Every time you think you have seen everything in restaurants, an enterprising chef finds a way to break the mold. Daniel Bruce, executive chef at Meritage in the Boston Harbor Hotel, is one of those innovative chefs who not only understands food, but wine as well.
An admitted oenophile, Chef Bruce has turned the restaurant’s menu upside down, segmenting his menu into six distinct categories based upon the best wine to pair with the selections. After all, the word “meritage” is used in wine circles to denote a blend of different varietals.
There are six menu segments, three categories based on white wine and three on red. Within each category, there are four selections designed to complement that specific style of wine. There is no such thing as an appetizer or main, as each of the items is available in small or large size. This allows the customer to order, for example, three smaller dishes rather than a traditional appetizer and main combination. Prices are reasonable for the premium segment; small-dish pricing is half large size. As a result, price no longer becomes a factor in making a selection.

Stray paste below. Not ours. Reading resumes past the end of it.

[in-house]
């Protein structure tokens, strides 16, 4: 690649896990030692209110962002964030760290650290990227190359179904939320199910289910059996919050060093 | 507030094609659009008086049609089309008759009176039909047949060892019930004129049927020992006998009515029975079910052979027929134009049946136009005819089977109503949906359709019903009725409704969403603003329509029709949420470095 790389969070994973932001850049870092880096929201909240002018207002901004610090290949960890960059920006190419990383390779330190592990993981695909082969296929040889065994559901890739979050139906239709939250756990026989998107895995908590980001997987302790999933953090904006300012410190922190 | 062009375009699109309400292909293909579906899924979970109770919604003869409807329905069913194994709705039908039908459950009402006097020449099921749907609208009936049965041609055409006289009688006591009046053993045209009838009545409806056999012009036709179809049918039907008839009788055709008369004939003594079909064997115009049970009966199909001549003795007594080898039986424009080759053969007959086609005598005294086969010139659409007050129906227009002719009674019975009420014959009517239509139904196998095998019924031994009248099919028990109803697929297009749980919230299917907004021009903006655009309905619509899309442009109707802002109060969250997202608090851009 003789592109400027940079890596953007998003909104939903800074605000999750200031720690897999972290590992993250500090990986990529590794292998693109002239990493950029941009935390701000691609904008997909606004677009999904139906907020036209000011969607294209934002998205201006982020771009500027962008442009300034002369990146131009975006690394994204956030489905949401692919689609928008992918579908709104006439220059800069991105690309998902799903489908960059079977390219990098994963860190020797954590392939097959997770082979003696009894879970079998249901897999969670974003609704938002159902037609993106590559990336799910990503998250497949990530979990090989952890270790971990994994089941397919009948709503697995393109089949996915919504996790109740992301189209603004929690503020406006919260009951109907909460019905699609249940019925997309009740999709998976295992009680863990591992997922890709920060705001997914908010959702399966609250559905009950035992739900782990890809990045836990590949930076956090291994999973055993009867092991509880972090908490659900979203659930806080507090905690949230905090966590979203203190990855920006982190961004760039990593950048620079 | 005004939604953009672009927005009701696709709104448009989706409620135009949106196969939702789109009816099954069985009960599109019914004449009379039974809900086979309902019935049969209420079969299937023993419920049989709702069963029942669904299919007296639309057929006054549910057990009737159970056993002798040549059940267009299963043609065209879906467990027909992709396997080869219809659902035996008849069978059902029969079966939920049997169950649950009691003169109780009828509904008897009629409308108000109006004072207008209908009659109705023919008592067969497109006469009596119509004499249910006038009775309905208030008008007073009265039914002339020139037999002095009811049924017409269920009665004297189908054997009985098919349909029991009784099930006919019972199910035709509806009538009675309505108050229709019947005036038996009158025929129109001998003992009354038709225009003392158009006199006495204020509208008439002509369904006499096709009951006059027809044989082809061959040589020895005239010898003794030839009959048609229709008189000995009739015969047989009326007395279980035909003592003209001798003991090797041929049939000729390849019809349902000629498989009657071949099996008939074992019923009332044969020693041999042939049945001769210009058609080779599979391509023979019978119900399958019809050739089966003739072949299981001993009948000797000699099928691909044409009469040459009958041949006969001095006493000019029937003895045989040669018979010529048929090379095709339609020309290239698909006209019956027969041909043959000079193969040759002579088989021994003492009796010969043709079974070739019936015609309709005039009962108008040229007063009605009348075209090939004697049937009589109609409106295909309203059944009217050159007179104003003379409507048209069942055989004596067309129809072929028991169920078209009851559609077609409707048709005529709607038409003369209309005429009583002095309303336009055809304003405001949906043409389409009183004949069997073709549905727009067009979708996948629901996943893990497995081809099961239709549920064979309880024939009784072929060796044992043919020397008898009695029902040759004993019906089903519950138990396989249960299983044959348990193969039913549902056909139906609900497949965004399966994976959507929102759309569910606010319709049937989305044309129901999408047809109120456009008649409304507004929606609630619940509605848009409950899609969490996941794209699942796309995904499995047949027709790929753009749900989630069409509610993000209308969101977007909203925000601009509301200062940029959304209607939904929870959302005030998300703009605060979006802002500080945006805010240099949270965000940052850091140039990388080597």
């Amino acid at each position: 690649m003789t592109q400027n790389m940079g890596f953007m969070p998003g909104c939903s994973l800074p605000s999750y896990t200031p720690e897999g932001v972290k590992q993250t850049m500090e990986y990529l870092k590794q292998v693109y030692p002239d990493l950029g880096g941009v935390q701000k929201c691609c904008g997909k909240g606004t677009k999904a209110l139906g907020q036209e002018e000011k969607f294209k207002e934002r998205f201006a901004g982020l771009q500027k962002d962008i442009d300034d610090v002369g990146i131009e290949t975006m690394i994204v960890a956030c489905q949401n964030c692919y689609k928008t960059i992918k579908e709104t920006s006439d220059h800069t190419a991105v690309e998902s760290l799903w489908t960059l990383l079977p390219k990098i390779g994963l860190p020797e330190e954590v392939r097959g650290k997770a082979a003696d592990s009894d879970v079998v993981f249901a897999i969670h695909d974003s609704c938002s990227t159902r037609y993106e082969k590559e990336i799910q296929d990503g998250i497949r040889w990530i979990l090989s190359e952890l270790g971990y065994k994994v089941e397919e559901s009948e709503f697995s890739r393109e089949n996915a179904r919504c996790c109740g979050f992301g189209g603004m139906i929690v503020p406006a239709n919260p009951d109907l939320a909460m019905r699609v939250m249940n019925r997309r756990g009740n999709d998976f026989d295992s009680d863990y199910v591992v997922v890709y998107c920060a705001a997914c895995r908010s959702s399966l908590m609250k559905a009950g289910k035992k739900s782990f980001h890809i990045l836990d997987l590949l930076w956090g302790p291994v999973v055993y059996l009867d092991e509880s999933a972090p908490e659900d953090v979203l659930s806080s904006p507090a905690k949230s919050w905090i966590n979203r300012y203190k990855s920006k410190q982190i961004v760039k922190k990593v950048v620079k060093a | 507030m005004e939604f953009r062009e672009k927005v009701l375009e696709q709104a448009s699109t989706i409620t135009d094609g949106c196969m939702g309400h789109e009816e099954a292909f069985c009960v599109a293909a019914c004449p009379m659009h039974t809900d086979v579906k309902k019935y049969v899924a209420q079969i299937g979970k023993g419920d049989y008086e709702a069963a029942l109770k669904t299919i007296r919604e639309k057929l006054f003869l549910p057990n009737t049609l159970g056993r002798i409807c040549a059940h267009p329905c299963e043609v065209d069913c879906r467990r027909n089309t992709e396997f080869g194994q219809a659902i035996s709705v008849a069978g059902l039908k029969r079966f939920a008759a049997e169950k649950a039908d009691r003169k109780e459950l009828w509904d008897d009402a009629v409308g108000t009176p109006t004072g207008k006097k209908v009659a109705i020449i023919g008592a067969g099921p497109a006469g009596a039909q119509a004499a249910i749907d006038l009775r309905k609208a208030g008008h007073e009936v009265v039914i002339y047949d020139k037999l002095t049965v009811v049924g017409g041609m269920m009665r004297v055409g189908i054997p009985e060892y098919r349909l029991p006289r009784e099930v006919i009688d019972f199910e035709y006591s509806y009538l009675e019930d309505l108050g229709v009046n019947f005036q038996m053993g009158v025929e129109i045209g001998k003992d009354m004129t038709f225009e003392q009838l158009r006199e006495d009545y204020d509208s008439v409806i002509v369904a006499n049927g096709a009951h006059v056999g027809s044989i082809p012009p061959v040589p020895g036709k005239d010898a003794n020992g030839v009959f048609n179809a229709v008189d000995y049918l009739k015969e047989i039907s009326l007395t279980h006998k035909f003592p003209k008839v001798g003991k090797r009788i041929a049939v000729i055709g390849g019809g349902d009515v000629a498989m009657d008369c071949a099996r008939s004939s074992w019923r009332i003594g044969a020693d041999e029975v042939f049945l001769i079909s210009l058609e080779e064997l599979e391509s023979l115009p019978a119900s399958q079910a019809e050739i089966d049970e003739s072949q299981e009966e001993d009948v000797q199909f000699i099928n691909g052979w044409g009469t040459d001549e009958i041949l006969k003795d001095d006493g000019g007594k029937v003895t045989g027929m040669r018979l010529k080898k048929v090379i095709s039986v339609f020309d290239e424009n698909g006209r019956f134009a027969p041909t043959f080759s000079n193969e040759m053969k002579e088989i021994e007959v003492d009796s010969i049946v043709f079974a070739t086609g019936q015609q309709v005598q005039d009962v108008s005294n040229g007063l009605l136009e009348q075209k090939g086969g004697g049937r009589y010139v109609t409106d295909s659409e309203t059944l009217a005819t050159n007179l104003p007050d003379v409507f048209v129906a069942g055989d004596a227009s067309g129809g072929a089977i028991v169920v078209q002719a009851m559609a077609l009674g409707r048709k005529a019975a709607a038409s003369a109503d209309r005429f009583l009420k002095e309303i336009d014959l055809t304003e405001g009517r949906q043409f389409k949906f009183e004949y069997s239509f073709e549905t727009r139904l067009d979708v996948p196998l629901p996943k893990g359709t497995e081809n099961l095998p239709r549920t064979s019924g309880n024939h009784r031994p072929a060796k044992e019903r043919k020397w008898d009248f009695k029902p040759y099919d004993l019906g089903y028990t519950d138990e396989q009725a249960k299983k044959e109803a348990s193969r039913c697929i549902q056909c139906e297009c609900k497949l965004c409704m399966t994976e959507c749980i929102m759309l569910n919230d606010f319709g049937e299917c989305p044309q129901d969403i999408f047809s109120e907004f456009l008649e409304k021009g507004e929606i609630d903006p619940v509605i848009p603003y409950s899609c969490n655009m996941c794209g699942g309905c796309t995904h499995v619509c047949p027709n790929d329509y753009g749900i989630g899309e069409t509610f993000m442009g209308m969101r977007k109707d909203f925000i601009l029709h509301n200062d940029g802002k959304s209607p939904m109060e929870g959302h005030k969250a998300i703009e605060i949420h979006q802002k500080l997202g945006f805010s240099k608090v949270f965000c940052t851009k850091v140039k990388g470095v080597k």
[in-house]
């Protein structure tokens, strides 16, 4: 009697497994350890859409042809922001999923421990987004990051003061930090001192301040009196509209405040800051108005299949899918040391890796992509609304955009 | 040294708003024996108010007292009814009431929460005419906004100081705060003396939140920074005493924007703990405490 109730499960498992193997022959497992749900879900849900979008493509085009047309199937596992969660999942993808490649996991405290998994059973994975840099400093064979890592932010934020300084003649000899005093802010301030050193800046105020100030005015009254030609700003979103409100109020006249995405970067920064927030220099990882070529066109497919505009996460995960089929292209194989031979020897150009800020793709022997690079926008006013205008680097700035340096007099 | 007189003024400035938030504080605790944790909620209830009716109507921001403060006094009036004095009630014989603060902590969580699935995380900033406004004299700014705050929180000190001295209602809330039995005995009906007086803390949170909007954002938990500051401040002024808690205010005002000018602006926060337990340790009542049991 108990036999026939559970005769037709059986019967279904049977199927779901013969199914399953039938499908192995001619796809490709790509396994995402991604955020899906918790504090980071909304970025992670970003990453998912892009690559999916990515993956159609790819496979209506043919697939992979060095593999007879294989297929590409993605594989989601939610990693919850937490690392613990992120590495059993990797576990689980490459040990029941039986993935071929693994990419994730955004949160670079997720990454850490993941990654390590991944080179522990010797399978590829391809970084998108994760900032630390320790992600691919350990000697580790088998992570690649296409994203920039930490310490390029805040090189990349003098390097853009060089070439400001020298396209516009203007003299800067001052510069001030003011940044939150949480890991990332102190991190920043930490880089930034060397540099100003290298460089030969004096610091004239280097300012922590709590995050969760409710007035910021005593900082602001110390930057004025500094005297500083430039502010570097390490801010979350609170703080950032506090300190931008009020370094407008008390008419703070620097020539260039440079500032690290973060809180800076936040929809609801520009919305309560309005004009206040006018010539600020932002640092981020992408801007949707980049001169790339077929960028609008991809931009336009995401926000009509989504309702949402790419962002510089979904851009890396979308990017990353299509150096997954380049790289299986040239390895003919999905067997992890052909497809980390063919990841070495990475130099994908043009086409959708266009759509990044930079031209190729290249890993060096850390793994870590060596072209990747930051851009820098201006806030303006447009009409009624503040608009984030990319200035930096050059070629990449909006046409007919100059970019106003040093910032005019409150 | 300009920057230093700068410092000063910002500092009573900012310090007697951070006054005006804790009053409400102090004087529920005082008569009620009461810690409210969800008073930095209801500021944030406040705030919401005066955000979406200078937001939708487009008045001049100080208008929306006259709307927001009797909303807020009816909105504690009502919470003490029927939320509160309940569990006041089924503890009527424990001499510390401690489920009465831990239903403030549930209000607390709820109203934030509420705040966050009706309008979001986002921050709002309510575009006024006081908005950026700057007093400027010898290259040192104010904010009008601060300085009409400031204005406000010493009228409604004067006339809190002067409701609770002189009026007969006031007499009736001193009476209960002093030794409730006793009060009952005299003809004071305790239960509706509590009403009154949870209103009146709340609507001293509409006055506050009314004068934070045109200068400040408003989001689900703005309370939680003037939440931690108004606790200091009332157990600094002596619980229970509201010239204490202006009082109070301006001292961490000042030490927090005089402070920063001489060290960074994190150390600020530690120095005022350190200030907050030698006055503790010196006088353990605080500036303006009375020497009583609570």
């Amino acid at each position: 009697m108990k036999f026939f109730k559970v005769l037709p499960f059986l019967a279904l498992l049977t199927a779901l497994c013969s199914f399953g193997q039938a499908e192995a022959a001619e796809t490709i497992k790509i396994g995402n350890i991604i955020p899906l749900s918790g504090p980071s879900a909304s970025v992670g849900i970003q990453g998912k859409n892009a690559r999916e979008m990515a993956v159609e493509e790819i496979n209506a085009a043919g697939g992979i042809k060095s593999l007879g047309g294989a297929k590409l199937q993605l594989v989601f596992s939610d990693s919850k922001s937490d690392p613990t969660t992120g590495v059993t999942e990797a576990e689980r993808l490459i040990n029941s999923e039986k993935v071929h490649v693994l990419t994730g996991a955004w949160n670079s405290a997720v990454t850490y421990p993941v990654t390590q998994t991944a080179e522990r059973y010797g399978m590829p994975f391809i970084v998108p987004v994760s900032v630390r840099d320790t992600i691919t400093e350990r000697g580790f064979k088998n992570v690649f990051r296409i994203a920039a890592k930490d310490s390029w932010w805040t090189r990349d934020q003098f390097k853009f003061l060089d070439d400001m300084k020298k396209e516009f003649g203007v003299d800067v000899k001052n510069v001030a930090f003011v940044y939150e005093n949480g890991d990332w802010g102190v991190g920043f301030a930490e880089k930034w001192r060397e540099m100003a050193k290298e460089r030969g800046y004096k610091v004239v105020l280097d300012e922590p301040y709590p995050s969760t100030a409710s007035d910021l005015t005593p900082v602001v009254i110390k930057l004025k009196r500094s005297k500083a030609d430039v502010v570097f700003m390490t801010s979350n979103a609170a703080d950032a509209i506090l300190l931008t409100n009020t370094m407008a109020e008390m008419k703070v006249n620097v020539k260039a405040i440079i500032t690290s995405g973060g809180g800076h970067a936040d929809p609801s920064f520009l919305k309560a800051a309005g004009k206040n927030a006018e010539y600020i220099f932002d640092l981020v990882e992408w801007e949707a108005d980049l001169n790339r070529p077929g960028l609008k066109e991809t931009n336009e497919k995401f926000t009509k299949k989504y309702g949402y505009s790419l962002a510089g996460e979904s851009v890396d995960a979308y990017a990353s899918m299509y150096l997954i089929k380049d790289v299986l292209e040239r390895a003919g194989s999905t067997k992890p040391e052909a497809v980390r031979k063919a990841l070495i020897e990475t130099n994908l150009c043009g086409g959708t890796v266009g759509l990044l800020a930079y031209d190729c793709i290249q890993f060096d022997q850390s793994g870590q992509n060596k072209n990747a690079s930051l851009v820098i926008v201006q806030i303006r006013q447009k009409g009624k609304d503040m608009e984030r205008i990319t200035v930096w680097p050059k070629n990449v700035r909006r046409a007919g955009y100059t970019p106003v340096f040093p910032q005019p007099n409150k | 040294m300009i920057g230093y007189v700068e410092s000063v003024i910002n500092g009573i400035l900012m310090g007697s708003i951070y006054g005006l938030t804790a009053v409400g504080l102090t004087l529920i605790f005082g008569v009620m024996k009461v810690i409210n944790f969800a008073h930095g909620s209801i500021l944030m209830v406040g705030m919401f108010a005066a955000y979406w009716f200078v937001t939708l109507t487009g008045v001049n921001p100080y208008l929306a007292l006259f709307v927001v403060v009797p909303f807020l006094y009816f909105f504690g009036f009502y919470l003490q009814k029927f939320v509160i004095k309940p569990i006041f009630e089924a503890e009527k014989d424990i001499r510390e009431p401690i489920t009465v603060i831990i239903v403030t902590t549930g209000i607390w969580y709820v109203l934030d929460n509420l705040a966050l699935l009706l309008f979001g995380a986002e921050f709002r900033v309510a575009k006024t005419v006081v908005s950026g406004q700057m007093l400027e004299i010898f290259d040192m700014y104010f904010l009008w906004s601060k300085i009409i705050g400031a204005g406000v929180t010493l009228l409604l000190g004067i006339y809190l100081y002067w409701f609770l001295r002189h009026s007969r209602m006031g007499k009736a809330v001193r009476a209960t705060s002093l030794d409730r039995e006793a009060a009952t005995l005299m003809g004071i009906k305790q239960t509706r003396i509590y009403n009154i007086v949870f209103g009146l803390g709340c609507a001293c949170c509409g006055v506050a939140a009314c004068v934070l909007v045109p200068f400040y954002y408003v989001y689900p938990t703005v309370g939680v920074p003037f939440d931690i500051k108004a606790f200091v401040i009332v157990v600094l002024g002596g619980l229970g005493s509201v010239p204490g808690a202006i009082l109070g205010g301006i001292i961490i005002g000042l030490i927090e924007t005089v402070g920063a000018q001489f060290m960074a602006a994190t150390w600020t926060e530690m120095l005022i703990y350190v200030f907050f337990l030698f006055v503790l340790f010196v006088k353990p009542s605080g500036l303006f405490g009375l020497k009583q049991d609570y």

The restaurant itself serves as a backdrop to this unique dining experience. Food offered was expertly presented. The medleys of proteins and vegetables or carbohydrates were exquisite. I’ll also add that service was flawless — a big plus.
Desserts, too, were presented in the five primary flavors found in sweet wines from around the world: citrus, white fruit, red fruit, nuts or chocolate. Each dessert plate offers two options based on the same theme.
The wine list is extensive, but not overly expensive. For consistency with the menu, the wines offered by the glass are also arranged in the same six categories for the primary menu, and five different categories with dessert.
According to Chef Bruce, “My wine- and food-pairing philosophy is carried over from the Boston Wine Festival. It is critical that the ingredients, techniques and the dishes enhance — but never overwhelm — the wines. I consider specific characteristics such as weight, body, acidity, flavors and balance of each wine to create the synergistic wine and food experience. I make it a point not to focus solely on the varietal, but on the characteristics of the individual wine. Just as flavor profiles for each category are distinctive, so must the ingredients follow suit. It is an unusual way of producing a menu, but it is what has defined Meritage, and customers remember us for it.”
(Article published by Larry Mogelonsky in HOTELSmag on November 19, 2013)